How Playing Games Can Benefit People With Parkinson’s

Lori DePorter avatar

by Lori DePorter |

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We have become a screen society. Our days are often spent looking at screens rather than each other. I am no exception.

There are digital versions of just about everything nowadays, including traditional board games. While apps can be convenient and beneficial, the feeling isn’t the same — using tactile pieces is part of the fun.

If you’ve played Monopoly, do you remember the feeling of purchasing Park Place and reaching across the table to place a hotel on your coveted property? How about the sense of accomplishment from adding the last piece of “pie” to your Trivial Pursuit game piece? These are some of life’s little victories, and sitting around a table with family and friends on game night creates memories that last a lifetime.

Playing games is fun, but for those of us with Parkinson’s disease, it can be beneficial, too. Different board or card games require us to exercise motor and cognitive abilities that may be impaired by Parkinson’s. Practicing these skills could help slow the progression of the disease and improve functioning.

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My husband, Mike, and I recently decided to break out our board games. The “DePorterville” game closet resembled a scene from “Toy Story.” I envisioned the pieces talking to each other, hoping the door would open. Which game would I choose? Which one could join exercise and music in my Parkinson’s toolbox?

The shelves were full of games, ranging in skill level from preschool to college. Some boxes were tattered and torn, while others remained unopened. It was clear which had been the favorites on past family game nights.

An unplugged play date

I would not have predicted table tennis to be an ideal activity for Mike and me. It’s a cardio exercise that requires hand-eye coordination, which can be affected by Parkinson’s. But we laugh at ourselves, and it’s been said that laughter is the best medicine.

We also settled on one of the most basic card games, gin rummy, which uses a standard deck of 52 playing cards. But we like to create our own versions and are creative with the rules to allow the game to move along. Sometimes we score each hand, and sometimes we play for either five wins or the best of five rounds.

All versions of the game incorporate both physical and cognitive exercises for Parkinson’s. Following are several skills I can practice while playing cards:

  • Shuffling and dealing the cards entails multitasking and coordination.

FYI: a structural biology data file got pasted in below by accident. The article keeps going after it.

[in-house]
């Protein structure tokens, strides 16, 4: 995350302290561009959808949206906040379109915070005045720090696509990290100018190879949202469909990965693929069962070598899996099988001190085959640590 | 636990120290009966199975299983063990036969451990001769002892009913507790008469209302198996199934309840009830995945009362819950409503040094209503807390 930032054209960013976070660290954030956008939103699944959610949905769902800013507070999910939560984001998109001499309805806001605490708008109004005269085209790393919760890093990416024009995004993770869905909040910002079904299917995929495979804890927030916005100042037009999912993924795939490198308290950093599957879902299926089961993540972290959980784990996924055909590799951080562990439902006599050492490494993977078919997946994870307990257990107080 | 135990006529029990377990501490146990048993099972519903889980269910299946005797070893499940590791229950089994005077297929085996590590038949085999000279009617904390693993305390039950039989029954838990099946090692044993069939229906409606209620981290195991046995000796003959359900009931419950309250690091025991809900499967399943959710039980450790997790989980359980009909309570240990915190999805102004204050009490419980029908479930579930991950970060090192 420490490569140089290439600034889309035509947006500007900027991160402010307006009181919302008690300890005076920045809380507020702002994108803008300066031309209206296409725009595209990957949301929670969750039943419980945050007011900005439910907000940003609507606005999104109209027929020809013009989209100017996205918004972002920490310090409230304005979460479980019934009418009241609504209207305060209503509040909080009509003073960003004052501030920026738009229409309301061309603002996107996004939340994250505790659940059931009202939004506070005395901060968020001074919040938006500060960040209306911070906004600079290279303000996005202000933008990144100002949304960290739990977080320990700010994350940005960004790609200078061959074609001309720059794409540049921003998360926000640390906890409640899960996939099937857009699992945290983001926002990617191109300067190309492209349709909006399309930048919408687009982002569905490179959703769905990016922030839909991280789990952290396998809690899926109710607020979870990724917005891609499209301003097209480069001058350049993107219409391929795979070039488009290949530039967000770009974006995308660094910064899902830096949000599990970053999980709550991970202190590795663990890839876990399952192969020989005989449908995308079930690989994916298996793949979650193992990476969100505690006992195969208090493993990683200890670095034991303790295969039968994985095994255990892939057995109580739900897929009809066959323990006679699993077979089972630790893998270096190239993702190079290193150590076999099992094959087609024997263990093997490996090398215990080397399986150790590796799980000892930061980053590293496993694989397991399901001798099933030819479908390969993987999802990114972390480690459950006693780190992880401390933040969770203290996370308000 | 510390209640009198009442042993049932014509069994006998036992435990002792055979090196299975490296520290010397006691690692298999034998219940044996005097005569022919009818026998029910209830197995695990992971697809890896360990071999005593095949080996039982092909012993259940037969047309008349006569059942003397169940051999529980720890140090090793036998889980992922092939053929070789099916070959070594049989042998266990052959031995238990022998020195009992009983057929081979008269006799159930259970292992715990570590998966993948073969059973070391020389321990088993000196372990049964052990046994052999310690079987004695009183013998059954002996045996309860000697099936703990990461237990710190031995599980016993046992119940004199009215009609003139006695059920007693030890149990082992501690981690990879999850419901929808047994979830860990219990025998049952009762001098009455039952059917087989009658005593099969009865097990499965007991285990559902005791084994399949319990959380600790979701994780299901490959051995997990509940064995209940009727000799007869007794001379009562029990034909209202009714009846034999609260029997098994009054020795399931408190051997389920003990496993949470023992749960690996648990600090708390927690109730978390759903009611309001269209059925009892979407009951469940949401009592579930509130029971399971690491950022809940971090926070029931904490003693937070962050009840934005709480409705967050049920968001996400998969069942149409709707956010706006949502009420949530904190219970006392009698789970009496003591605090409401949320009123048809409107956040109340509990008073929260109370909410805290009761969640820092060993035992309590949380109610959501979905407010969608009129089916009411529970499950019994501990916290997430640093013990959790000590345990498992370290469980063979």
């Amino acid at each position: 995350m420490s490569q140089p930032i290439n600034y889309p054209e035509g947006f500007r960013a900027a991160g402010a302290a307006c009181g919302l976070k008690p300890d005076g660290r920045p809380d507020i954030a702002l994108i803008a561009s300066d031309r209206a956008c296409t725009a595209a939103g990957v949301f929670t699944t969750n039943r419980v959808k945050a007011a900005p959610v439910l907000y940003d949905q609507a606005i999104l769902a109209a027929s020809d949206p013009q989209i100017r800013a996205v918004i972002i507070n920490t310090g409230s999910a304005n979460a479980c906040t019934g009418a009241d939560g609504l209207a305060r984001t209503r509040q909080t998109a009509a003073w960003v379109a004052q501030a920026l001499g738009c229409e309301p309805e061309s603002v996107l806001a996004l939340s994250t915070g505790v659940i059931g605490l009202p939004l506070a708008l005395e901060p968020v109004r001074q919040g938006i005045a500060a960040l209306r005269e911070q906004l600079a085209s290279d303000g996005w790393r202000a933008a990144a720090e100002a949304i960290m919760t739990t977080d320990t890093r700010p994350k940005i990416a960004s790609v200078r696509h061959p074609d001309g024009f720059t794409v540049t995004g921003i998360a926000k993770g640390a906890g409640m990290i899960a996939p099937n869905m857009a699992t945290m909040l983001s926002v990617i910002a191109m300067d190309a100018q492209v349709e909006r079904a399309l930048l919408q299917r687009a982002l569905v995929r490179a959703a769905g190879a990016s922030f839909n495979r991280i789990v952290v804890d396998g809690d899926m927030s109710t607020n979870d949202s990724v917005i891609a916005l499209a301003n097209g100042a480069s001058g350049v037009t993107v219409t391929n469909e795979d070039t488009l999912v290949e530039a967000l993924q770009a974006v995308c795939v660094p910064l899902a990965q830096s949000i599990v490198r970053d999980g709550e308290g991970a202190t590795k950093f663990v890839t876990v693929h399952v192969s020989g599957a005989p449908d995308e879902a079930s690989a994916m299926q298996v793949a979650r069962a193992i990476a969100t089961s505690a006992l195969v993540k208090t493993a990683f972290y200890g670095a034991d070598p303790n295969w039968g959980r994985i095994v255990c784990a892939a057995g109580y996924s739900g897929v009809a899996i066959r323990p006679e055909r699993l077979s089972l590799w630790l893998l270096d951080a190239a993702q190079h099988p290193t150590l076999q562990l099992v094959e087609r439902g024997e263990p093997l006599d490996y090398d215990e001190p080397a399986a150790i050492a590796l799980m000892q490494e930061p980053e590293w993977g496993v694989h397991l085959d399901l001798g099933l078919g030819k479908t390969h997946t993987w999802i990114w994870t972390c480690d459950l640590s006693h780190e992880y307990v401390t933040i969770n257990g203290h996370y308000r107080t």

• Holding and organizing the cards involves sequencing and dexterity.
  • Remembering the cards requires working memory.
  • Making a great play includes everything.

No play date? No problem

Independent card games like Memory or Solitaire can also do the trick for those of us with Parkinson’s. Playing alone is an exercise in concentration.

If cards aren’t your favorite, try games that involve words, pictures, and letters:

  • Play I Spy by looking at books or your surroundings.
  • Do word searches.
  • Use adult coloring books. (It’s OK to go outside the lines!)
  • Do large-piece jigsaw puzzles. You can make your own by cutting up old Christmas or birthday cards.
  • Build something. Find that bin of Legos hiding in the back of the closet. Use both hands to manipulate the colorful pieces into a masterpiece. The possibilities are endless.

Keep your mind and body active by putting down the screen and playing!

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Note: Parkinson’s News Today is strictly a news and information website about the disease. It does not provide medical advice, diagnosis or treatment. This content is not intended to be a substitute for professional medical advice, diagnosis, or treatment. Always seek the advice of your physician or another qualified health provider with any questions you may have regarding a medical condition. Never disregard professional medical advice or delay in seeking it because of something you have read on this website. The opinions expressed in this column are not those of Parkinson’s News Today or its parent company, BioNews, and are intended to spark discussion about issues pertaining to Parkinson’s disease.

Comments

Amy Dennison avatar

Amy Dennison

I ama PWP and every night my husband and I play a game of scrabble. I knew this was a way to keep my cognitive ability exercised, but never thought about the fine motor skills employed in handling the tiles, until I read this blog. Thank you for your insights!

Reply
Lori DePorter avatar

Lori DePorter

Scrabble every night - wow! Your vocabulary must be impressive! Use both hands with those tiles.

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